KUSA — Patients left unprotected by current Colorado law and a nonexistent federal law must find ways to protect themselves from surprise medical bills.
As part of an ongoing 9Wants to Know investigation “Lien on Me,” it’s important for patients to know what they can do to lessen the chances of receiving a surprise medical bill that can stretch well into the thousands of dollars.
Knowing what to do before and potentially after a surprise bill arrives in your mailbox can make the difference -- not just to your bank account -- but to your sanity.
9Wants to Know has talked with advocates and attorneys to come up with some tips for patients to be prepared before an emergency and after a surprise bill comes.
Check your insurance card ... NOW!
Only about a third of people with employer-sponsored healthcare plans will have it, but you should take out your insurance card right now and check it for “CO-DOI."
That stands for Colorado Division of Insurance. If you see it on your card, you are in luck. Should you ever receive an out-of-network balance bill from a provider while seeking emergency care at hospital that is in-network with your insurance, you can file a complaint with the Colorado Division of Insurance.
Here is that link: https://bit.ly/2oSutmP
Under a 2006 Colorado law, patients with Colorado regulated insurance plans must be “held harmless” from out-of-network bills that stem from emergency, unplanned visits to area hospitals.
Here’s the bad news for the rest of us: If you don’t have CO-DOI on your card, your insurance plan is regulated on a federal level. As of now, Congress has passed zero balance billing legislation, but you’re not necessarily out of luck. Keep reading!
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Print this out
9Wants to Know has provided you with this note that you can either keep in your wallet, save to your phone or otherwise keep close in the event you have to go to an emergency room in Colorado.
It is NOT a legal contract and does not guarantee you won’t be balance billed, but it does serve as a reminder to hospital staff that you are an informed patient.
Feel free to print one out for friends and family. The more people who ask to put it in their medical files, the more hospitals will realize that patients are paying close attention to this problem.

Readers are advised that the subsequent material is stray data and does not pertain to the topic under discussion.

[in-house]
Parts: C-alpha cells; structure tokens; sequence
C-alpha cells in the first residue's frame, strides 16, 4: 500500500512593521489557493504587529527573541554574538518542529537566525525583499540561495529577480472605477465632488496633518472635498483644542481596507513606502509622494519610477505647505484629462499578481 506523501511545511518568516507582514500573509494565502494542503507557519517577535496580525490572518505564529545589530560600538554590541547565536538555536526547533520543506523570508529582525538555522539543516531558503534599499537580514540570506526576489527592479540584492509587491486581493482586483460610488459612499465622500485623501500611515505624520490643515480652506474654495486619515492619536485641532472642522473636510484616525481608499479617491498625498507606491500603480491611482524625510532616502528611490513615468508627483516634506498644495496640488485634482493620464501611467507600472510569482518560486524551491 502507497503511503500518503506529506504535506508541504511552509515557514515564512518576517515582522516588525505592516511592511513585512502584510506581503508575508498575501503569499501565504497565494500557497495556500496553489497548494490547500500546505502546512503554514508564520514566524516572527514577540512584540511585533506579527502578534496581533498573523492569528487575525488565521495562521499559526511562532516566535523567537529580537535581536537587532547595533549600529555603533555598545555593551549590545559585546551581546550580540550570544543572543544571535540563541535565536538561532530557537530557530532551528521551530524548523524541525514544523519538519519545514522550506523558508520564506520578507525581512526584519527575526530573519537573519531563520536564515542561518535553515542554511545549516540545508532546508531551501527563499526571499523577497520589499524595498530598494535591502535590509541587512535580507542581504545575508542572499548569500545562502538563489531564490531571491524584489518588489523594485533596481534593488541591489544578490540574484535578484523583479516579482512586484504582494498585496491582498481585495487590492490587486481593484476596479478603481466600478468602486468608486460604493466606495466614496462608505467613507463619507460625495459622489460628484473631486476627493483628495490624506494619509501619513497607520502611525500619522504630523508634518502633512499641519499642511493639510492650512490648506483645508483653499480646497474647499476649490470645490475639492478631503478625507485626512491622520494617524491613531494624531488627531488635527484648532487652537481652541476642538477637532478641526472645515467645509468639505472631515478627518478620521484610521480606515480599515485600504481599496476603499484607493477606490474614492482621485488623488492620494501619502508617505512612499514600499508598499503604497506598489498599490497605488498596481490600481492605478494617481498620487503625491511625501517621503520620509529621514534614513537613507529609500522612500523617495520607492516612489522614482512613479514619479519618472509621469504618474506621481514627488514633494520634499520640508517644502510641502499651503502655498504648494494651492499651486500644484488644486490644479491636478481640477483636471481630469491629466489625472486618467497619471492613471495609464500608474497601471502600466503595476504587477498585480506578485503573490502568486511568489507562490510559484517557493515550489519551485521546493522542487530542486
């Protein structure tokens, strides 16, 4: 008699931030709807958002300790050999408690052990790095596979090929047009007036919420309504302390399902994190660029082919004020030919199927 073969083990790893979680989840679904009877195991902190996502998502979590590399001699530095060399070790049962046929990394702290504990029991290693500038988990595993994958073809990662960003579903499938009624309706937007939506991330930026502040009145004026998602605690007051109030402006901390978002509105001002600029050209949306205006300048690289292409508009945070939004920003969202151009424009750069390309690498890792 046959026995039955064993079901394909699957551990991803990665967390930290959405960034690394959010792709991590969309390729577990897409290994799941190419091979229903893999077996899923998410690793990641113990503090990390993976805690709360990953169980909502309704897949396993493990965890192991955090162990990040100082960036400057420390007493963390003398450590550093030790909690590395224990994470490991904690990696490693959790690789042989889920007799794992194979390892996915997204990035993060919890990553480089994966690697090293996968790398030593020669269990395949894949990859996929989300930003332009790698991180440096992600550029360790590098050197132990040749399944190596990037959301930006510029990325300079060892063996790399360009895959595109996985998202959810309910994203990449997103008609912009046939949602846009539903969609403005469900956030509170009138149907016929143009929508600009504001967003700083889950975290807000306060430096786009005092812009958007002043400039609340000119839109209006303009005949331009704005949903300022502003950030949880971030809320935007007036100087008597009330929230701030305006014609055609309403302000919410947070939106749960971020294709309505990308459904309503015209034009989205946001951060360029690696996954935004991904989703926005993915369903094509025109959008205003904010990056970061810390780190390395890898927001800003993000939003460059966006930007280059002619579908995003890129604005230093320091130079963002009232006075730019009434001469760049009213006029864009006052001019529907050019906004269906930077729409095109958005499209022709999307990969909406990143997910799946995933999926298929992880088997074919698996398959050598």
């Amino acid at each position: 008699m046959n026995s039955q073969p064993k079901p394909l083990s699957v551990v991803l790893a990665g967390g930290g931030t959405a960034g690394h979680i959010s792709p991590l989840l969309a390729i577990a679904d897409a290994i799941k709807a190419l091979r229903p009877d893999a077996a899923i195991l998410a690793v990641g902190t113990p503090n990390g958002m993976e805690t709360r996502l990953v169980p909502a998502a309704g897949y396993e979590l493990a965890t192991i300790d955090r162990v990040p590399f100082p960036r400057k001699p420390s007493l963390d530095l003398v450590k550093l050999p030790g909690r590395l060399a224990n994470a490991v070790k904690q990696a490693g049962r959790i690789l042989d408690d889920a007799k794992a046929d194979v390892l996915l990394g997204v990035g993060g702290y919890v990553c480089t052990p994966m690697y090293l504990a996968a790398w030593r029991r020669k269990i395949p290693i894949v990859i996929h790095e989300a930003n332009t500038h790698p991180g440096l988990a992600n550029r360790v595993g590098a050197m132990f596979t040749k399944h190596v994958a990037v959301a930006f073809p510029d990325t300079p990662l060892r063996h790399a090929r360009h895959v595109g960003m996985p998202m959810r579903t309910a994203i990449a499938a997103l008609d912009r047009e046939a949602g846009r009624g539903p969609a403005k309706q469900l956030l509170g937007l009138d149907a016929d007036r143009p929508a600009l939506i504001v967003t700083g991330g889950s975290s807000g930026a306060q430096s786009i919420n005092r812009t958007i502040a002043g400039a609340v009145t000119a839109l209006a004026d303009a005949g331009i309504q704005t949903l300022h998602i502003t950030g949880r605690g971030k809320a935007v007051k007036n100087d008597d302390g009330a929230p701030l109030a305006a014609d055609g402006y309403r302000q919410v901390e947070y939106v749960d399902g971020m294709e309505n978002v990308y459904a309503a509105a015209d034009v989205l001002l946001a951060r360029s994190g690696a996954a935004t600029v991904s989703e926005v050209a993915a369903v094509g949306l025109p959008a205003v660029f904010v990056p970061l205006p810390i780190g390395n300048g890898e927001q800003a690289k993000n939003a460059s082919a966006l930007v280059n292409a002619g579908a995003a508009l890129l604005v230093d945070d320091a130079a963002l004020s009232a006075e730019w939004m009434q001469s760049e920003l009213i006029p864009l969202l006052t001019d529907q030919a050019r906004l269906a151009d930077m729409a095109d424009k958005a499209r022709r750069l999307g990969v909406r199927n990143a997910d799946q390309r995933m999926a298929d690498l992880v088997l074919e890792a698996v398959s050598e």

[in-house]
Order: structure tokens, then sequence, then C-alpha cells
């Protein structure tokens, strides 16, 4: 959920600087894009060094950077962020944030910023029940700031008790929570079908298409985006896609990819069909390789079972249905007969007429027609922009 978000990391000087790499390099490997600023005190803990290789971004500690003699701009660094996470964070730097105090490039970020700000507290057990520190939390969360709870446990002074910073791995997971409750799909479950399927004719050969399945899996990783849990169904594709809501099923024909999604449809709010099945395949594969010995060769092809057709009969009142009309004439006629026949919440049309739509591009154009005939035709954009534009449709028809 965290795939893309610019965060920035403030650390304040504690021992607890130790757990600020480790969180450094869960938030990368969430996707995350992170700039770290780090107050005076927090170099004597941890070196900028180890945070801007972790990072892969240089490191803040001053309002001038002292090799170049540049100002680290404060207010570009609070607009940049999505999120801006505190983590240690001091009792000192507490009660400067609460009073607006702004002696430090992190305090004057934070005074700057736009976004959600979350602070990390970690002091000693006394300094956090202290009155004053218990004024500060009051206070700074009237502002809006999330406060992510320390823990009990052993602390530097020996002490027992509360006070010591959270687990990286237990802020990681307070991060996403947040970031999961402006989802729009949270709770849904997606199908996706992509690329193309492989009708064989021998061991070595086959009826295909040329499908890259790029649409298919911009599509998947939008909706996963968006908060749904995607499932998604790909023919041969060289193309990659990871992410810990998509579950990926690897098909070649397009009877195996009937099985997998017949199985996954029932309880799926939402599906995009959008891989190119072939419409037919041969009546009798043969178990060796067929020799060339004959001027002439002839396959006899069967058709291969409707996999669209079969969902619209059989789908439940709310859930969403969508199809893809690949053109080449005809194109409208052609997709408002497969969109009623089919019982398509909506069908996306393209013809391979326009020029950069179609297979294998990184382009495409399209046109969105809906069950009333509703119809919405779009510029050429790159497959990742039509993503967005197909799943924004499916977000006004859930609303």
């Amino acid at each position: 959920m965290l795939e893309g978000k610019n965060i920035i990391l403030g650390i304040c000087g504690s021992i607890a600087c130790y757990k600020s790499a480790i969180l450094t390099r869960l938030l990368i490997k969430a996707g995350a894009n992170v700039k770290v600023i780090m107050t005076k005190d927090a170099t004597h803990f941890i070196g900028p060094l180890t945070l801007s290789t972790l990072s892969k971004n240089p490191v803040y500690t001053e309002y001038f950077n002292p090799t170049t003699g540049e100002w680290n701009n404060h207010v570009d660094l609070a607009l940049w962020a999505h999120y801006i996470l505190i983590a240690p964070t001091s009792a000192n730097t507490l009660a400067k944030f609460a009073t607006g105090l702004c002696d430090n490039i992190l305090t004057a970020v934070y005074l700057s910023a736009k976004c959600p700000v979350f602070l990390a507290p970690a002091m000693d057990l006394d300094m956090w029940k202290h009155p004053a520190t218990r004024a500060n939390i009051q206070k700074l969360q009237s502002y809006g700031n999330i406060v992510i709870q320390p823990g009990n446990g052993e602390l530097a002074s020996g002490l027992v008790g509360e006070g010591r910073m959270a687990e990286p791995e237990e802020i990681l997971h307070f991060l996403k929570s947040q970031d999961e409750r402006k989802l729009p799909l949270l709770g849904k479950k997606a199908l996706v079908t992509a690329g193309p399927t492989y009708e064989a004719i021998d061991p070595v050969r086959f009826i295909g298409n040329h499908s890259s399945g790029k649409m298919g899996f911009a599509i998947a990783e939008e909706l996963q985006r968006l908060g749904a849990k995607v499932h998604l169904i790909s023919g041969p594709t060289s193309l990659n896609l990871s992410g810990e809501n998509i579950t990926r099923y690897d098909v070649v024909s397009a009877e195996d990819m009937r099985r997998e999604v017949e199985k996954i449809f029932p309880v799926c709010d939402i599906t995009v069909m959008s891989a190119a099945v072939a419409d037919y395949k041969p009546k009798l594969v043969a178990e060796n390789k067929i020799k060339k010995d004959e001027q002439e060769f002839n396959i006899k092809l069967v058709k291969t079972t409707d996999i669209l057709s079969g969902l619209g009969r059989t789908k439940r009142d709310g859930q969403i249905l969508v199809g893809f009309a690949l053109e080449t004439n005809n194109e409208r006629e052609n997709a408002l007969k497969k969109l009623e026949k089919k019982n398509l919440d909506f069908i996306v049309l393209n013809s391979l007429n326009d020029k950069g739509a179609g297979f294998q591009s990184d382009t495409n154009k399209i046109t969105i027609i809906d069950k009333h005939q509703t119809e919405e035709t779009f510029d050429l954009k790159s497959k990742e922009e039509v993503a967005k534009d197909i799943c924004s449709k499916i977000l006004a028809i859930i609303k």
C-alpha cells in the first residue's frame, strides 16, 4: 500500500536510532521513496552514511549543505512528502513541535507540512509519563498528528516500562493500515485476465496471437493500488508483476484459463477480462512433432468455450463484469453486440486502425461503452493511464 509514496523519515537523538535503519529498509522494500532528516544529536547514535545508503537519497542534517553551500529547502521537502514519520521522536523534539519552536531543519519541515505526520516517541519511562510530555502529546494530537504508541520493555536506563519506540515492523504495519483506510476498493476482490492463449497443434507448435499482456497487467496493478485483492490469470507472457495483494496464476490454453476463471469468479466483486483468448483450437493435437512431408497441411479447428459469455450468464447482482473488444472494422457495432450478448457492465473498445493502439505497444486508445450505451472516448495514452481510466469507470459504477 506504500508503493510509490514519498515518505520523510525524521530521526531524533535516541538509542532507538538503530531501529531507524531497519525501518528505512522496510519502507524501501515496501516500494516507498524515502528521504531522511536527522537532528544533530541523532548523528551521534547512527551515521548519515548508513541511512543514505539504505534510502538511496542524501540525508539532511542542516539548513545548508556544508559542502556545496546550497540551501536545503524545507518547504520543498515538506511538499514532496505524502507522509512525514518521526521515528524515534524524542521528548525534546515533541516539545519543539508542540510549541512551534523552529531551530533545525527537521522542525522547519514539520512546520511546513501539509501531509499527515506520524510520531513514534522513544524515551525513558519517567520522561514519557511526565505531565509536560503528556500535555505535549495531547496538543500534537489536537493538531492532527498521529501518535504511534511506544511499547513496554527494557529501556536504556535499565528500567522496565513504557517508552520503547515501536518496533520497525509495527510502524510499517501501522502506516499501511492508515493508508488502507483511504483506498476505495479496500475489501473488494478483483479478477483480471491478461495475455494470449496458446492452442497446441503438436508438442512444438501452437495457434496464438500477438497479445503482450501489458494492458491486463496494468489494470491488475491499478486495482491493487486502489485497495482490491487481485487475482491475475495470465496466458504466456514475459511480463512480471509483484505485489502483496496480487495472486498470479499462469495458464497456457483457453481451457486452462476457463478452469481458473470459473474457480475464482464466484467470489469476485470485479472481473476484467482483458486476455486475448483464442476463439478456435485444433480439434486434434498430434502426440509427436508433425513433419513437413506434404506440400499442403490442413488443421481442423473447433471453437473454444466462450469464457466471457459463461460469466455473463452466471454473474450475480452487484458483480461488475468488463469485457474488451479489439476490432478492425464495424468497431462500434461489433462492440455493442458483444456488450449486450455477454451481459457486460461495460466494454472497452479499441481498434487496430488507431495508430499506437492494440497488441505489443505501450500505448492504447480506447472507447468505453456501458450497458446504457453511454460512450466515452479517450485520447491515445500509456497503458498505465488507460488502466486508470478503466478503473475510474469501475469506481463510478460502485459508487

Know the basics of your insurance plan
Don’t know what a deductible is? What about a co-pay or coinsurance? How big is your deductible? What is your out-of-pocket maximum? What is the most you would have to pay if you are seen by a provider not in-network with your insurance (that’s sometimes called an out-of-network out-of-pocket max)?
If you don’t know the answers to these questions, make some time to study your health insurance policy.
The less you know about your own plan, the more you will likely be surprised when getting bills from medical providers.
You've just gotten a balance bill from a medical provider you never chose
In most cases, the bill will also tell you to file an appeal with your insurance company. Many providers will tell you exactly how to do it.
Always appeal with your insurance company first. The company might have misprocessed the claim. The coding could have been wrong. Mistakes happen, and insurance companies often reconsider early denials.
Keep fighting too. Whenever you talk to an insurance company representative, ask for the case number. Write it down. Use it the next time you talk to someone with the company. Remind them of the work that has already been done on your case.
Stay in contact with the physician billing you. It can take a lot of time to call the provider and insurance companies, but it could save you money, and possibly help prevent a lawsuit.
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But if you have been sued for medical debt, here's what to expect
9Wants to Know made this video to help people try to maneuver what can be a complex system. The most important lesson here is also the most simple: Do not ignore a summons.
A judge will always issue a default judgment (that’s bad) if you decided not to show up to court.
A default judgment could mean that your wages will be garnished and could result in a lien on your property.
Once you’re in court – remember that you still have rights. You don’t have to talk to the attorney who is suing you, unless you want to. If that attorney starts asking you questions you’re not comfortable answering, you don’t have to continue the conversation.
You can also file an answer – which costs a little over $90 in Colorado. If you cannot afford the fee to file the Answer to the Summons, you may ask the Court to allow you to file without paying the fee.
Here’s a link to some important forms on the Colorado courts website: https://bit.ly/2Qv5pyf
Colorado Legal Services also has helpful tips on consumer protection posted to its website: https://bit.ly/2PIAvVZ
You can call Colorado Legal Services directly for additional guidance if you’re currently being sued.